- Four years later I get to shower you with wisdom
- Let’s start with the 5 TO DON’Ts:
- 1. DON’T hesitate to repeat the vision.
- 2. DON’T be afraid to change your course.
- 3. DON’T neglect the local church.
- 4. DON’T do it alone!
- 5. DON’T be discouraged by a lack of visible fruit.
- Let’s now move on to the 5 to-DO’s:
- 1. DO abide by the 80/20 Rule.
- 2. DO become a self-feeder.
- 3. DO invest in the right people!
- 4. DO attend conferences and mission trips.
- 5. DO trust God for results.
- My final words of advice as I graduate
by Tim Cooke
It was my second year of university. Power to Change had launched a catalytic (student-led) ministry on my campus, UBC Okanagan (UBCO), the year previously.
I had signed up knowing partially what I was getting myself into, but was discovering more and more how unqualified I was to lead a campus ministry.
To make things harder, my two fellow leaders had resigned after the first year (both with good reason, by the way – no hard feelings). I remember journaling and praying, determined to see things grow, but with no staff on my campus, very few people involved, a busy engineering schedule, I had one big question in my mind: What am I doing?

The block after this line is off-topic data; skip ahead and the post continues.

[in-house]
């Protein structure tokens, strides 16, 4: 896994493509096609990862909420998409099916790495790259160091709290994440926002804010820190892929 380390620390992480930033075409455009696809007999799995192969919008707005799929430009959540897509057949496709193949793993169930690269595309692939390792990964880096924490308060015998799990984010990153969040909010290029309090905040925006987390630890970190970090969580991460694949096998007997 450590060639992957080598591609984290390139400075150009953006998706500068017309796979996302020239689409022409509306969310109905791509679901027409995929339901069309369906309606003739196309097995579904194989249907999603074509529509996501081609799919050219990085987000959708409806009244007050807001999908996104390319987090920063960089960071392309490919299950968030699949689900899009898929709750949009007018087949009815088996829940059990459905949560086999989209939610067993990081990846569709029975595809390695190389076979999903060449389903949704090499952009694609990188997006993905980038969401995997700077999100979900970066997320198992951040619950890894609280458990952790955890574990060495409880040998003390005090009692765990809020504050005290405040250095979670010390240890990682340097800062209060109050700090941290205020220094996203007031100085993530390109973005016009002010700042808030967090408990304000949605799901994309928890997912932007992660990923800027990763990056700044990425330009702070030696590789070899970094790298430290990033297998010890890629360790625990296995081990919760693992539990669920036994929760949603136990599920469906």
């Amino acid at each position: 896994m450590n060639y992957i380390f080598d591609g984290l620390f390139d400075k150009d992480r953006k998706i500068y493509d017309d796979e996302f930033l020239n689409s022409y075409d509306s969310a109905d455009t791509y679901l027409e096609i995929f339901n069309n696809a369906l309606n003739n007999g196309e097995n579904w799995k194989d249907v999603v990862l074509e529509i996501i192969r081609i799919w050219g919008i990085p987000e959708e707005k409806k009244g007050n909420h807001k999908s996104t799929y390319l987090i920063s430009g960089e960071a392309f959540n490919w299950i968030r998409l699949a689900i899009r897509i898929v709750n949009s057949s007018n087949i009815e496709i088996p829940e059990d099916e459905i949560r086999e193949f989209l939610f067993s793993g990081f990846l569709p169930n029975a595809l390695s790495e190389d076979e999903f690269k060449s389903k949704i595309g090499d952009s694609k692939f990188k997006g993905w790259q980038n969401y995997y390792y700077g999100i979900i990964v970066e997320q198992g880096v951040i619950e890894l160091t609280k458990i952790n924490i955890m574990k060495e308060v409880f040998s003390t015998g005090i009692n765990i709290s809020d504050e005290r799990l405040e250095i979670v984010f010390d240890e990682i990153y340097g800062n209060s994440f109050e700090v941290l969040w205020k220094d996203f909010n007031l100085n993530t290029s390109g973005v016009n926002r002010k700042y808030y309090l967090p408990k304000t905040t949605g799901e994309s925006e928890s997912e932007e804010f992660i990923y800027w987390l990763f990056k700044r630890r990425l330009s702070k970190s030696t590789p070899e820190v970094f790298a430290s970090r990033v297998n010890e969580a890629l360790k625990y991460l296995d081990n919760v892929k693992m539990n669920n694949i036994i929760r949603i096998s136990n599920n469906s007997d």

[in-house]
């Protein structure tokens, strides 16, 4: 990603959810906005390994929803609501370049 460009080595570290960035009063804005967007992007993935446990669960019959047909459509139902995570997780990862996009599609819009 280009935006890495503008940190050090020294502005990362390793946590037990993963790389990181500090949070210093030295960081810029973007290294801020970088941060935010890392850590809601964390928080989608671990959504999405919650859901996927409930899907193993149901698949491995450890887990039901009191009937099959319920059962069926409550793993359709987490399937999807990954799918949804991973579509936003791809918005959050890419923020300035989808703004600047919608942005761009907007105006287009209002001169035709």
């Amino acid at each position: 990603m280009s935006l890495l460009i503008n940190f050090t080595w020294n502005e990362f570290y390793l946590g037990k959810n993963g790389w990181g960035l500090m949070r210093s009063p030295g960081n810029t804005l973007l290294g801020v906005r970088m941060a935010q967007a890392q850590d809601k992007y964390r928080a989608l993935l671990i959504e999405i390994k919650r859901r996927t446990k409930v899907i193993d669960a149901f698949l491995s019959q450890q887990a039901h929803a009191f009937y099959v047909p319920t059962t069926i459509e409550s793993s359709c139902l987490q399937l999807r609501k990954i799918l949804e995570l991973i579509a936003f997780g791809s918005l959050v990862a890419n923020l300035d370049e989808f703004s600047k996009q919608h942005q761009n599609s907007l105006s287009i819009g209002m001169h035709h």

Four years later, P2C-Students at UBCO is still figuring things out, but a lot has changed since my early days as a young, naïve leader. In my time leading here at UBCO, along with my six-month internship launching catalytic ministries in Melbourne, Australia, I’ve learned a few things that I wish I knew when I started!
When time travel gets invented (hopefully by us electrical engineers), these are the five “to-DOs” and five “to-DON’Ts” that I will tell my first-year self, but since I can’t do that, I will tell you instead. Get ready.
The vision of P2C-Students, and ultimately God’s vision throughout the Bible, is what will inspire students to get involved, help others discover Jesus, and grow as multiplying disciples.
Don’t be afraid to communicate over and over why we do what we do. During the times that I wanted to quit, God’s vision for saving people on my campus was what challenged me to continue and reminded me of the eternal impact of the work that we do.
Keep your plans flexible!
As a small ministry, your agility is your strength. Don’t be afraid to do a bit of trial-and-error and steer in new directions! At UBCO, we have run a lot of different programs to try to see what would work on the campus.